Artificial intelligence in banking and personal finance is marching on, and it’s taking lessons from institutional adoption of advanced technologies, said panellists at the AI expo in London.
There are several ways that AI pops up in retail: predicting customer behaviours from big data, customer interaction with chatbots, or customized experiences based on how users are interacting with the system.
Ash Booth, HSBC’s head of Artificial Intelligence for the bank’s Digital Assets Technology unit, explained that AI can be defined as “this idea of learning, planning, reasoning. Things we associate with human intelligence embedded in our technology.”
For Wells Fargo, it’s about AI’s ability to sift through a huge amount of data the bank has collected over the years.
“We are really moving from reactive to predictive,” said Hélène Alunni-Botteri, SVP for Wells Fargos’ Innovation Group.
But all the panellists, which included Roshan Rohatgi, a senior member of the RBS Innovations and Solutions team, were quick to point out that it’s not about replacing humans.
“We don’t want people crunching numbers, we want computers and algorithms crunching numbers and people building relationships,” said Booth.
From institutional to retail
In the markets and trading world, algorithms have been making classifications and predictions for some time and have matured, said Booth.
But in terms of back office or customer interaction, it’s quite new, and so there’s still a lot of “low hanging fruit” being picked.
That could be technologies that recommend other products for cross-selling, or chatbots for both customers and internal use.
“For many years, we’ve been shouting: we can do this with AI. This big boom in AI has enabled us to pick the low hanging fruit and we’re still doing that,” he said.
Not that the hype is entirely a rose garden, particularly as companies make dubious claims about AI capabilities to get funding, but the side effect, said Booth, is that AI has made big strides in the last five years.
“If the people I am pitching to for funding have some idea what I am doing, what I am talking about, that’s great,” he added.
Low hanging fruit
Wells Fargo pointed to its mobile app for predictive banking, which customers can choose to use as an option to humans. It can perform a number of tasks, like keep tabs on spending, for example.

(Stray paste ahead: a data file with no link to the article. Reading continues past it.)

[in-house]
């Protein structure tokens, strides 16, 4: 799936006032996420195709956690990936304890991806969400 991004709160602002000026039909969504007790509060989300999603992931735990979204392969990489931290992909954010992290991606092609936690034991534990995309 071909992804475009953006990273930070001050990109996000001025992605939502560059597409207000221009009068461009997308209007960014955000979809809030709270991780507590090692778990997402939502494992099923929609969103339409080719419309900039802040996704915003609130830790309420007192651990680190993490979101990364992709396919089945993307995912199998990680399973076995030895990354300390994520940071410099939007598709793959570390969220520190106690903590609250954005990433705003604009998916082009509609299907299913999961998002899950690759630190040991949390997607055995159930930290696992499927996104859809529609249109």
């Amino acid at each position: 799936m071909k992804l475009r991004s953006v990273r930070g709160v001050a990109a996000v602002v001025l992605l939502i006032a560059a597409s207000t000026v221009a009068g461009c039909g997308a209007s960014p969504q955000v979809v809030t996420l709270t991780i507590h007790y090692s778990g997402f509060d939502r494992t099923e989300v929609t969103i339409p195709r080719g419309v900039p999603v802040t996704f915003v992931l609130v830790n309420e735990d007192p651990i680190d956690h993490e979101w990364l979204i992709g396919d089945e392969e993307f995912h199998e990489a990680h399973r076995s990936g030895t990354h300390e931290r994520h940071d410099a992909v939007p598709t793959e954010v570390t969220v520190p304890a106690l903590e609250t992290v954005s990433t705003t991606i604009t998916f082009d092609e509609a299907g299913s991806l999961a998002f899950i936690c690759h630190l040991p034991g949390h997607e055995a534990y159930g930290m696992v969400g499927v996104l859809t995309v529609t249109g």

In the back office, RBS’ Rohatgi noted that machine learning approaches are beating legacy systems when it comes to flagging corruption, like money laundering.
“Those (rules-based) archaic systems can’t compete with the new world,” he said. “The unsupervised learning approach, we are not attaching rules to anything anymore.”
In such systems, a vast quantity of payments data is analyzed, clustered and then sampled to find anomalies, he explained. One result is reducing false positives, but another is flagging up issues the bank is unaware of.
This, Rohatgi explained is the easy part. The tough part is having the people and systems in place to derive insight from what the new methodology has delivered.
“We are not set up to derive things the new way, but we are adapting very quickly,” he said.
AI ethics and governance
The approach of European data regulation GDPR, which is extraterritorial, along with widespread discontent over how personal data is used by corporations is certainly a factor in any future developments.
Moreover, it’s happening at a time when trust in banks has been seriously eroded since the financial crisis. All the banks represented on the panel have had to contend with numerous scandals.
Not surprisingly, the panellists were keen to get across the message that how AI is being developed is all part and parcel of rebuilding trust with customers as well as staff in an era when many are questioning how jobs will be affected.
Rohatgi said: “We don’t just throw tools in there to automate process and do things smarter, and eradicate jobs. I think you may have a headcount increase over time as you hire new types of skills.”
Those new types of skills for banks will be about “doing things in a more automated fashion using that big data approach,” he added.
HSBC’s Booth said that if customers don’t want their data used, they can just say no: “It will slow things down if the cause is to advance AI as fast as possible. In banking, it’s not.”
Big, big data
Booth’s background includes stints in the hedge fund world, which were early adopters of AI for automated trading executing millions of transactions a day on AI-based systems.
But customer data doesn’t have quite the same dynamics, he noted.
The question arises, that machine learning systems being adopted require huge datasets for training. Is there enough training data to build models at the retail level?
Certainly at Wells Fargo, noted Alunni-Botteri.
The bank has collected 375 petabytes of customer data around behaviour and preference from its interactions with customers. Digital customers, she pointed out, interact 10 times more than customers using regular channels.
To put that in perspective, 1PB of data could store the DNA of the entire US population, twice over again.
“This is why the time is so right for AI, because you can see that with these numbers, it’s impossible to do the data mining,” said Alunni-Botteri. “We need the machines.”